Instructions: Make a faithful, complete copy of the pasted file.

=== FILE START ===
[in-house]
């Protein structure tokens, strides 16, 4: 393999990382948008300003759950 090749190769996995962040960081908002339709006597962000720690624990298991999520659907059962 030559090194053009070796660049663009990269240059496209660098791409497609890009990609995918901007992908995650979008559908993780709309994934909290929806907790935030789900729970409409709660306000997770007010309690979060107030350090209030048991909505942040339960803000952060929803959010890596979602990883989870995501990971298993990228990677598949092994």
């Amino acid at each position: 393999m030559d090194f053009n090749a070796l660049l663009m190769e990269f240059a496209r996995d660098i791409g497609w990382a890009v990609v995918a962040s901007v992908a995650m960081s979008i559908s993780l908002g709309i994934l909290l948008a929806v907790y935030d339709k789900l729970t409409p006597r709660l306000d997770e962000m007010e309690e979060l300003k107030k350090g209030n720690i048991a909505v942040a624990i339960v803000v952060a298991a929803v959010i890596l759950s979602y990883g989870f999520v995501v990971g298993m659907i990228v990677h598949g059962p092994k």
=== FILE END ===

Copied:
[in-house]
């Protein structure tokens, strides 16, 4: 393999990382948008300003759950 090749190769996995962040960081908002339709006597962000720690624990298991999520659907059962 030559090194053009070796660049663009990269240059496209660098791409497609890009990609995918901007992908995650979008559908993780709309994934909290929806907790935030789900729970409409709660306000997770007010309690979060107030350090209030048991909505942040339960803000952060929803959010890596979602990883989870995501990971298993990228990677598949092994």
């Amino acid at each position: 393999m030559d090194f053009n090749a070796l660049l663009m190769e990269f240059a496209r996995d660098i791409g497609w990382a890009v990609v995918a962040s901007v992908a995650m960081s979008i559908s993780l908002g709309i994934l909290l948008a929806v907790y935030d339709k789900l729970t409409p006597r709660l306000d997770e962000m007010e309690e979060l300003k107030k350090g209030n720690i048991a909505v942040a624990i339960v803000v952060a298991a929803v959010i890596l759950s979602y990883g989870f999520v995501v990971g298993m659907i990228v990677h598949g059962p092994k």